Staking yields average around 13%, and the network’s inflation clocks in between 7 and 10%. Like Ethereum and Cardano, there is no promise that stakers will come out in the green. There is a potential that validators can perform poorly — and that supply dilution can surpass staking yield, resulting in a loss. 

Risks of losing principal value: Yes

Like Ethereum, Polkadot enforces slashing and a 28 day bonding period. Both expose stakers to the risk of losing principal value.

  • Cosmos

Risks of not yielding a profit: Yes

Cosmos staking yields are made up of transaction fees and new ATOM emissions (newly created ATOM) and are dependent on validator size and performance. Yields average between 8-15% and are not guaranteed.

Risks of losing principal value: Yes

Cosmos also enforces slashing penalties and a 21 day bonding period. Stakers face the risk of losing their principal stake if the value drops during the bonding period or if funds are slashed. 

Liquid staking protocols like Lido make it possible to stake ETH without having to deal with lockups. 

They provide a derivative, stETH, in return for staking ETH via their protocol. Once staked ETH becomes eligible for withdrawals, users can redeem stETH for ETH.

Not to say using those protocols is a risk-free endeavor. 

Because all staked ETH is locked until withdrawals are enabled by Ethereum’s pending Shanghai upgrade, users can only redeem stETH through exchanges. The value of the derivative often fluctuates, exposing stETH holders to potential downsides.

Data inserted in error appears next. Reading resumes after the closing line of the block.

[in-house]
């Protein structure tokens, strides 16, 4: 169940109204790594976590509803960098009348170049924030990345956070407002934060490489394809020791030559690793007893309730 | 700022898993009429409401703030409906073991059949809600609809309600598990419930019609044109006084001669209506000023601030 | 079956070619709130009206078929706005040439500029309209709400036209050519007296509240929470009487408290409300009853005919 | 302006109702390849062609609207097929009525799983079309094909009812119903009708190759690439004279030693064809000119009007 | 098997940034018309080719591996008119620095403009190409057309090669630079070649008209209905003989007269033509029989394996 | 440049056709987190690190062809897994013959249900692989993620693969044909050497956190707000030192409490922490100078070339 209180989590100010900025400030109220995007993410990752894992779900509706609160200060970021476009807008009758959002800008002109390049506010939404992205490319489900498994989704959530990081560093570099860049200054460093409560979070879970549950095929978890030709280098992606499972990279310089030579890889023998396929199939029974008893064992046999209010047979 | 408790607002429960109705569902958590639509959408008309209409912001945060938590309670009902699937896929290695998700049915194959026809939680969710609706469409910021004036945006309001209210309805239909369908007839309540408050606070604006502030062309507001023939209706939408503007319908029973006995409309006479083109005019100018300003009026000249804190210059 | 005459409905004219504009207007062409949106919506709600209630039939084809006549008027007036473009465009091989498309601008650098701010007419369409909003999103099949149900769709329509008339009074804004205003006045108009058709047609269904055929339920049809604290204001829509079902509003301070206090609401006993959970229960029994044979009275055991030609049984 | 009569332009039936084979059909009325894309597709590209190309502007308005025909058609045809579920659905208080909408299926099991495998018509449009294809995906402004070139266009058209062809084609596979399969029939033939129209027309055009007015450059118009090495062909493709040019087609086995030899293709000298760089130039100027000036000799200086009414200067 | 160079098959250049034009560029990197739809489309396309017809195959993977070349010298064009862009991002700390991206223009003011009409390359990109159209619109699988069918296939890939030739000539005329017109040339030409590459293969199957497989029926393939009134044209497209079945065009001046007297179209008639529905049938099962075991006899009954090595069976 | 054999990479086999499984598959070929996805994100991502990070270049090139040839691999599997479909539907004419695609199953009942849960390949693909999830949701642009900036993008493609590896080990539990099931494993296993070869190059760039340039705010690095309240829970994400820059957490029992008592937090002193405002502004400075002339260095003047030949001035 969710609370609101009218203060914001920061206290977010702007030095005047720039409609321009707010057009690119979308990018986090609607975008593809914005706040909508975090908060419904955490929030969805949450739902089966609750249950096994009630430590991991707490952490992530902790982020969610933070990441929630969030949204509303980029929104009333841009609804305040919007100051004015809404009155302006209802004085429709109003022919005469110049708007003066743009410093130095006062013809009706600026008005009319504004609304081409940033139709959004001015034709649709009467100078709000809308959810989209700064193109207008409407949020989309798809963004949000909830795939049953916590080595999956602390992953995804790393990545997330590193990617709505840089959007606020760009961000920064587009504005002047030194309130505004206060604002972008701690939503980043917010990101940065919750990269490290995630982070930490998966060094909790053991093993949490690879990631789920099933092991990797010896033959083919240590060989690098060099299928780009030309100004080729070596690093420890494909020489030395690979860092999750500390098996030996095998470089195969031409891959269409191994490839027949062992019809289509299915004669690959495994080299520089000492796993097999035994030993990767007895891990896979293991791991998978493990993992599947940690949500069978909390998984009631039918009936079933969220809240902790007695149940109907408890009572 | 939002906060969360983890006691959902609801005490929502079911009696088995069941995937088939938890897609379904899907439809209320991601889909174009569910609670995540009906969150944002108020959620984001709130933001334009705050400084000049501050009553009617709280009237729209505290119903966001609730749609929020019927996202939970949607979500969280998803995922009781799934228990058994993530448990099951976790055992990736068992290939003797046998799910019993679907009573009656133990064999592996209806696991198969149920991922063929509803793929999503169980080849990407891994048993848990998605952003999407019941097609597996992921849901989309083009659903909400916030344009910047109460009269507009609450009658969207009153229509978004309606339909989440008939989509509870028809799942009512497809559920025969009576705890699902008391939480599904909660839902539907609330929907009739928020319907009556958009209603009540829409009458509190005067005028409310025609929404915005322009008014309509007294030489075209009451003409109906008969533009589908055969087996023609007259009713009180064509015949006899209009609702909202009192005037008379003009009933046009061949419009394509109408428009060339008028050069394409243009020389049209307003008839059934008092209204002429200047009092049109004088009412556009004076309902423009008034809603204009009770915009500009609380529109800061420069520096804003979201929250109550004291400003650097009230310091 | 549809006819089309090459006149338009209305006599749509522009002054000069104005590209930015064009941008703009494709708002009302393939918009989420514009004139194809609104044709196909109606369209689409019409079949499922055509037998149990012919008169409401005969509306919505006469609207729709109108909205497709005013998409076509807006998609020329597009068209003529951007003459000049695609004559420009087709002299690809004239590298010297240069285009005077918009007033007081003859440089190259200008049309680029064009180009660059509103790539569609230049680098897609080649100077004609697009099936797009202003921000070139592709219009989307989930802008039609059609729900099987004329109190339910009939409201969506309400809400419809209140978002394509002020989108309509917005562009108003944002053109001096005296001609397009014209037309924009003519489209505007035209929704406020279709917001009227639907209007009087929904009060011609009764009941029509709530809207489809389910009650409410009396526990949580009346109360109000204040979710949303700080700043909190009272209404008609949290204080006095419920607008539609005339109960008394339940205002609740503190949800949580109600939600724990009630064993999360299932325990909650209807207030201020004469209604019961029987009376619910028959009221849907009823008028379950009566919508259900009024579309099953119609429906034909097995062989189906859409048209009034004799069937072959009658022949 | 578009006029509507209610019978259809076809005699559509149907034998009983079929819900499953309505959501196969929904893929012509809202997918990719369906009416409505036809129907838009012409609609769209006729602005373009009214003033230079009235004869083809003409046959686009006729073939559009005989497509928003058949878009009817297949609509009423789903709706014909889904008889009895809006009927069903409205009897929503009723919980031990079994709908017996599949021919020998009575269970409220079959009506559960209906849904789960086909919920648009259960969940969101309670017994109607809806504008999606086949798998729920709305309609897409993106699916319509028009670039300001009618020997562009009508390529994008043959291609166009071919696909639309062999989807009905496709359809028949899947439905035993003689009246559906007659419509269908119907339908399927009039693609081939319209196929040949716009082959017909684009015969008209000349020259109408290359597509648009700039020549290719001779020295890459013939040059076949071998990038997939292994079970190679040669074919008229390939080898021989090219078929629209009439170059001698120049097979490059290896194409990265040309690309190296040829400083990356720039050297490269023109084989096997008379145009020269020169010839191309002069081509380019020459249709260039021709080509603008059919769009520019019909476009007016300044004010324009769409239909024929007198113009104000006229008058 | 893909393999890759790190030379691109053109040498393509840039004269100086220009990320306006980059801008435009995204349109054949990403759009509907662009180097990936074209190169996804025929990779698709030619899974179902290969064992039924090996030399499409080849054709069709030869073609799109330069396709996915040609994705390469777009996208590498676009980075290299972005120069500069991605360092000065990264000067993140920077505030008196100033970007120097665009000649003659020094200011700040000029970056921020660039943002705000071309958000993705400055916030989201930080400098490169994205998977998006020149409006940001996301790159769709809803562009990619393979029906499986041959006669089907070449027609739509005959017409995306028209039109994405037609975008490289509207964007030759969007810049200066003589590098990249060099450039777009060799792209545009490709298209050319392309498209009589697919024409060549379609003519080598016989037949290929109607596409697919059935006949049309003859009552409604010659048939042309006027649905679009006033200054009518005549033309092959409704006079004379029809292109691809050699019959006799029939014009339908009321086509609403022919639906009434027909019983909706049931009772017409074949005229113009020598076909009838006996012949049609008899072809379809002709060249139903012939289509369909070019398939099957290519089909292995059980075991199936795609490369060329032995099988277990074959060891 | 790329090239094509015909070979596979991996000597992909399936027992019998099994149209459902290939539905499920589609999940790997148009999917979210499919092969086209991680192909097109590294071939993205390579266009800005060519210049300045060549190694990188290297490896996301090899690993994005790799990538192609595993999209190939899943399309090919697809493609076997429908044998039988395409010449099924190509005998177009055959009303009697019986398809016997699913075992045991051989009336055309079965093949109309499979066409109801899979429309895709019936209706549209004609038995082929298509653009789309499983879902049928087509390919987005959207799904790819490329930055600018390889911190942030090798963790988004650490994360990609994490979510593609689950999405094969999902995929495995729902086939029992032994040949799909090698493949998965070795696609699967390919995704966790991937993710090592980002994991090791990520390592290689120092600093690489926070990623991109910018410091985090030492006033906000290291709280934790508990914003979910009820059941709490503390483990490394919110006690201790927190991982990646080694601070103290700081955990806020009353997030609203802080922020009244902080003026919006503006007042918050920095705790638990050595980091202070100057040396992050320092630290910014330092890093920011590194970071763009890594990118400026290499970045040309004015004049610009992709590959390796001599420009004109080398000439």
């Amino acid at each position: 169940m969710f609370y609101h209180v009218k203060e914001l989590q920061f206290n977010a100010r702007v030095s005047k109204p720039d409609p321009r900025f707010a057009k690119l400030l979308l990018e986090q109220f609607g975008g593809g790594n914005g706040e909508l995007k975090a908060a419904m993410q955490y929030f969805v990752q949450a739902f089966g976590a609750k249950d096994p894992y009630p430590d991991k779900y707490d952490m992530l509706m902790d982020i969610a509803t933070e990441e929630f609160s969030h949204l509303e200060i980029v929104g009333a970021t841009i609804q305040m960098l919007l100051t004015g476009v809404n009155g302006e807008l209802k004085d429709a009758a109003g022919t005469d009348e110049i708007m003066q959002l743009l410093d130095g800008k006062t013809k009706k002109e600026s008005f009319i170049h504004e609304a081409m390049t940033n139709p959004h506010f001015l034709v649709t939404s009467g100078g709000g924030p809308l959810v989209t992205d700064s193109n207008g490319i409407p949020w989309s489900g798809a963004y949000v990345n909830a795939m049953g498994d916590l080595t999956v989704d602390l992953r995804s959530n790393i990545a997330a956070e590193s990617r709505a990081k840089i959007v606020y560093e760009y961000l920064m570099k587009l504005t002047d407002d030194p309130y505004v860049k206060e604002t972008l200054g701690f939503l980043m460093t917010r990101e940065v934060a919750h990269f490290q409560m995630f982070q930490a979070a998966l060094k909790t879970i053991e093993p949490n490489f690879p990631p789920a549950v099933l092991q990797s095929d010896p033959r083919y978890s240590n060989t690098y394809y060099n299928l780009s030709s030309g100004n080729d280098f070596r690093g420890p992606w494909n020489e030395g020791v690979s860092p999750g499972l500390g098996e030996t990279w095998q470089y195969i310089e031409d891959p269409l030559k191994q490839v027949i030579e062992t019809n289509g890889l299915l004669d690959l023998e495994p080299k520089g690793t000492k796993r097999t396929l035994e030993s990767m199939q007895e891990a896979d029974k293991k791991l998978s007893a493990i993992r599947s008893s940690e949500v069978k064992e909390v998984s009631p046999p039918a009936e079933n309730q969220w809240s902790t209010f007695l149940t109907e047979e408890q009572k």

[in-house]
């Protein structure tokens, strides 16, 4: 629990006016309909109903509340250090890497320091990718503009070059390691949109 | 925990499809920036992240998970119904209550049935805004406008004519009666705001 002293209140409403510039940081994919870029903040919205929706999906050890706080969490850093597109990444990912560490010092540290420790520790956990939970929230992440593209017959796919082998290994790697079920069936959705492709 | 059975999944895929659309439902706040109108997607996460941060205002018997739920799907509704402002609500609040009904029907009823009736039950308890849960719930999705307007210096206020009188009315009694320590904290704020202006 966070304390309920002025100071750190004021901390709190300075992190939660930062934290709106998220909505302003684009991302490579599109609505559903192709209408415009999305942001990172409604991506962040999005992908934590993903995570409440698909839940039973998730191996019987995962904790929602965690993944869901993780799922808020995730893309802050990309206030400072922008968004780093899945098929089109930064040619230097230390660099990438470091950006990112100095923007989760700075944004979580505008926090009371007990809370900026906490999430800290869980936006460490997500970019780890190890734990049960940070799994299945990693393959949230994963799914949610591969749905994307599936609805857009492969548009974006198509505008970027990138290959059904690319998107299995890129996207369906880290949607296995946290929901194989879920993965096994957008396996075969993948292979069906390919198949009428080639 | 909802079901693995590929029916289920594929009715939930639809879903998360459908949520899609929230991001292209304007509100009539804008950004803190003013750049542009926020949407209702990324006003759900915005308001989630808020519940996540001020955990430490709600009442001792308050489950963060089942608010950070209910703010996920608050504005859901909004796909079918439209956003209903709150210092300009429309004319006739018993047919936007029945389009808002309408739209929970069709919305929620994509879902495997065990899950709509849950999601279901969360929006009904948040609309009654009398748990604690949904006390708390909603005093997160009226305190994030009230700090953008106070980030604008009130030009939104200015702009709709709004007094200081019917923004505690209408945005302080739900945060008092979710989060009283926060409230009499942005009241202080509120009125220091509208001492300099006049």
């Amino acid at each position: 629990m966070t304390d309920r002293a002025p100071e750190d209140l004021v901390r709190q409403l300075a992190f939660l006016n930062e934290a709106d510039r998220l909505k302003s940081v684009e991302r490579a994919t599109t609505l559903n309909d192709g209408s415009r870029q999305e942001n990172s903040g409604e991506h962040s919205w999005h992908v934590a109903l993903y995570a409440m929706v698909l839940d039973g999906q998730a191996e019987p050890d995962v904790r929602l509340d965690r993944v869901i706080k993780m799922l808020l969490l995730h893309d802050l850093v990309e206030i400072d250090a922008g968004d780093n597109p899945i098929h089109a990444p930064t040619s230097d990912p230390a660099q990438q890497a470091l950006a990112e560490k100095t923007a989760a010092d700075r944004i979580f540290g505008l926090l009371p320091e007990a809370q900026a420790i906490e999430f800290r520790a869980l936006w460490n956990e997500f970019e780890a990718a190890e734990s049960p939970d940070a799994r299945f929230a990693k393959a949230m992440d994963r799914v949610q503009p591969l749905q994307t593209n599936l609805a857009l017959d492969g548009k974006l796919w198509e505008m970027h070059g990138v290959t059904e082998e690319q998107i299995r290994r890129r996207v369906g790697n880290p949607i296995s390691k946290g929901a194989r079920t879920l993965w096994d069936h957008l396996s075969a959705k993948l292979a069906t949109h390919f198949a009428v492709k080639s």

Read more: ETH Liquid Staking Derivatives Primer

Who’s next?

The SEC’s future enforcement of staking will likely depend on two things: 

IF regulators believe individual stakers rely too much on others in these staking arrangements,

AND

IF they determine that the initial staking investment is in a common enterprise.

Kraken and Coinbase are easy targets because they represent a clear common enterprise.

Individual crypto validators can also fit the bill, if they actively solicit their services. But they may not fit that first prong if the SEC thinks their efforts lack a reasonable impact on the underlying value of the staked asset in question. 

It’s much harder to argue that private validators invest their stake into a common enterprise — since their consensus mechanisms are managed across decentralized networks. The setup also makes it unreasonable to assume that the pools’ staking success relies on the efforts of others.